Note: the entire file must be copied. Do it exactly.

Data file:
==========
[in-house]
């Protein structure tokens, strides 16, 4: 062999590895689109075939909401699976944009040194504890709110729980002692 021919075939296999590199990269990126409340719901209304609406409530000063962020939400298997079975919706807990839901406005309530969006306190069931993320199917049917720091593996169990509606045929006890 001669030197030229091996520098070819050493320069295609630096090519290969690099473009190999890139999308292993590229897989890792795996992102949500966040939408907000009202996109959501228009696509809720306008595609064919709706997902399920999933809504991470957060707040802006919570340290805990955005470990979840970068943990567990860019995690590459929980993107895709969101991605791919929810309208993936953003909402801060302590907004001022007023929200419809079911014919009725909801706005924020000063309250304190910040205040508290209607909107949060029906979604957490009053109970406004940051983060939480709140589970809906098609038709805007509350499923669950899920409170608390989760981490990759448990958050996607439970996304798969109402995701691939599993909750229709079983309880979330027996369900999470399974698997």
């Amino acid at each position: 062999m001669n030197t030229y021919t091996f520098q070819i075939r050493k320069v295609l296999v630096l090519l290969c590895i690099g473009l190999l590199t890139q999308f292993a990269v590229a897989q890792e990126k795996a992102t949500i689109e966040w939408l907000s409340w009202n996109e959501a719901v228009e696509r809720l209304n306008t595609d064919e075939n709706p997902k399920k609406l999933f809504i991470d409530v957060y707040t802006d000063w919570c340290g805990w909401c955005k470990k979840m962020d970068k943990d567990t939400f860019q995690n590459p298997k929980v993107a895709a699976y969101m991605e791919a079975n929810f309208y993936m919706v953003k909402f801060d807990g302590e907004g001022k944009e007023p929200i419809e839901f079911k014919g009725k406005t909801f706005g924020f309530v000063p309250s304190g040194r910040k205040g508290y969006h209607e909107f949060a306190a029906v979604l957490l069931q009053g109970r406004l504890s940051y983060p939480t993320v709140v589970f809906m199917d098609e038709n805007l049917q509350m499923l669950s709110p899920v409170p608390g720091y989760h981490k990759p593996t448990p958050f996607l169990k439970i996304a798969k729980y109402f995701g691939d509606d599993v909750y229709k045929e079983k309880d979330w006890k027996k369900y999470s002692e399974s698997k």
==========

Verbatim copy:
[in-house]
């Protein structure tokens, strides 16, 4: 062999590895689109075939909401699976944009040194504890709110729980002692 021919075939296999590199990269990126409340719901209304609406409530000063962020939400298997079975919706807990839901406005309530969006306190069931993320199917049917720091593996169990509606045929006890 001669030197030229091996520098070819050493320069295609630096090519290969690099473009190999890139999308292993590229897989890792795996992102949500966040939408907000009202996109959501228009696509809720306008595609064919709706997902399920999933809504991470957060707040802006919570340290805990955005470990979840970068943990567990860019995690590459929980993107895709969101991605791919929810309208993936953003909402801060302590907004001022007023929200419809079911014919009725909801706005924020000063309250304190910040205040508290209607909107949060029906979604957490009053109970406004940051983060939480709140589970809906098609038709805007509350499923669950899920409170608390989760981490990759448990958050996607439970996304798969109402995701691939599993909750229709079983309880979330027996369900999470399974698997």
């Amino acid at each position: 062999m001669n030197t030229y021919t091996f520098q070819i075939r050493k320069v295609l296999v630096l090519l290969c590895i690099g473009l190999l590199t890139q999308f292993a990269v590229a897989q890792e990126k795996a992102t949500i689109e966040w939408l907000s409340w009202n996109e959501a719901v228009e696509r809720l209304n306008t595609d064919e075939n709706p997902k399920k609406l999933f809504i991470d409530v957060y707040t802006d000063w919570c340290g805990w909401c955005k470990k979840m962020d970068k943990d567990t939400f860019q995690n590459p298997k929980v993107a895709a699976y969101m991605e791919a079975n929810f309208y993936m919706v953003k909402f801060d807990g302590e907004g001022k944009e007023p929200i419809e839901f079911k014919g009725k406005t909801f706005g924020f309530v000063p309250s304190g040194r910040k205040g508290y969006h209607e909107f949060a306190a029906v979604l957490l069931q009053g109970r406004l504890s940051y983060p939480t993320v709140v589970f809906m199917d098609e038709n805007l049917q509350m499923l669950s709110p899920v409170p608390g720091y989760h981490k990759p593996t448990p958050f996607l169990k439970i996304a798969k729980y109402f995701g691939d509606d599993v909750y229709k045929e079983k309880d979330w006890k027996k369900y999470s002692e399974s698997k």